New start-up publisher AHOY Comics is being founded on the idea that there's something unique about the reading experience that isn't available in other media. Launching in September with a new slate of titles, AHOY is publishing what they call "comic book magazines," featuring creations for people who not only love serial stories and comic books, but really enjoy reading.
"We are primarily publishing comic books, and they will have a lot of emphasis on the front story and the running characters and stuff," explained AHOY Editor-in-Chief Tom Peyer. "But we're going to fill the package out with back-up comic stories, short text stories, prose, poetry, whatever fits and whatever is fun and whatever is good reading."
Focusing on originality and offbeat humor, the company is being launched by Peyer with Publisher Hart Seely, Chief Creative Officer Frank Cammuso, and Stuart Moore, who's overseeing operations.
Most of the company's offerings are more than 40 pages, yet are still priced at $3.99. And although the page count means the comic books are "oversized," Peyer explained that the "magazine" format doesn't mean added width. "They will fit in your long-box," he said with a laugh.
According to the company's manifesto, the publisher's name, "AHOY," can be interpreted as being shorthand for "Abundance," "Humor," "Originality" and "Yes!" That not only meant yes to things like new, original art and stories, but the company's executives said it also means yes to great ideas from comic books of the past, like page numbers.
"Comics without page numbers are inferior comics," Peyer said with a laugh.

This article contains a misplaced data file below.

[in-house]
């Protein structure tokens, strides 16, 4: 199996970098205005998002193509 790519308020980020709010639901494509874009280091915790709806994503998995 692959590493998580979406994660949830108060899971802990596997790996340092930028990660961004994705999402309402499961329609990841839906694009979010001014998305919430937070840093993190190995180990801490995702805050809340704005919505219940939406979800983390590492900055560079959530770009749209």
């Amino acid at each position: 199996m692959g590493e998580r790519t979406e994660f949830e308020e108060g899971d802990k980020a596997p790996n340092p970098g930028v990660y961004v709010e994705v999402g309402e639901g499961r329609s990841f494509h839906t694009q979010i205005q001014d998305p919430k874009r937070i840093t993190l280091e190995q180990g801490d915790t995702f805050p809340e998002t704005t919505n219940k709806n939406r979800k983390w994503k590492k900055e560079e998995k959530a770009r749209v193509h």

"We're not trying to throwback ideas just for the sake of doing them, but there are things like that where you sort of step back and you look at it and say, why don't you have those anymore?" Moore said. "That was one of Tom's initiatives. In fact, it's one of Tom's most iron-clad rules as editor-in-chief, that there has to be page numbers."
"You know, that was part of the inspiration for the prose and text stories too," Peyer added. "Old comics used to have those. And we were thinking about that and thought, what if they were were good? So we'll see. We'll see what happens when they're good."
First up in September is The Wrong Earth, a six-issue mini-series by Peyer and artist Jamal Igle. The book's lead story will tell the story of what happens when two alternate earth versions of a character named Dragonflyman (one a brutal anti-hero and another an adventurer) switch places.
But with AHOY's new approach, the title's first issue will be 40 pages, retailing for $3.99, with extras including a prose story by Grant Morrison (titled "'HUD' Hornet's Holiday in Hell") with illustrations by Rob Steen, a mock Golden Age story about Dragonfly's sidekick Stinger by Paul Constant and Frank Cammuso, and a comic strip by Shannon Wheeler.
"As soon as we started working on this, we put out some feelers about this, and we got some amazing work," Moore said. "Grant Morrison has written three incredible stories."
Also in September comes High Heaven, a five-issue series for mature readers that's also from Tom Peyer with Greg Scott on art. The satire story shows what happens when "chronic malcontent" David Weathers dies and goes to heaven, where everyone hates a complainer.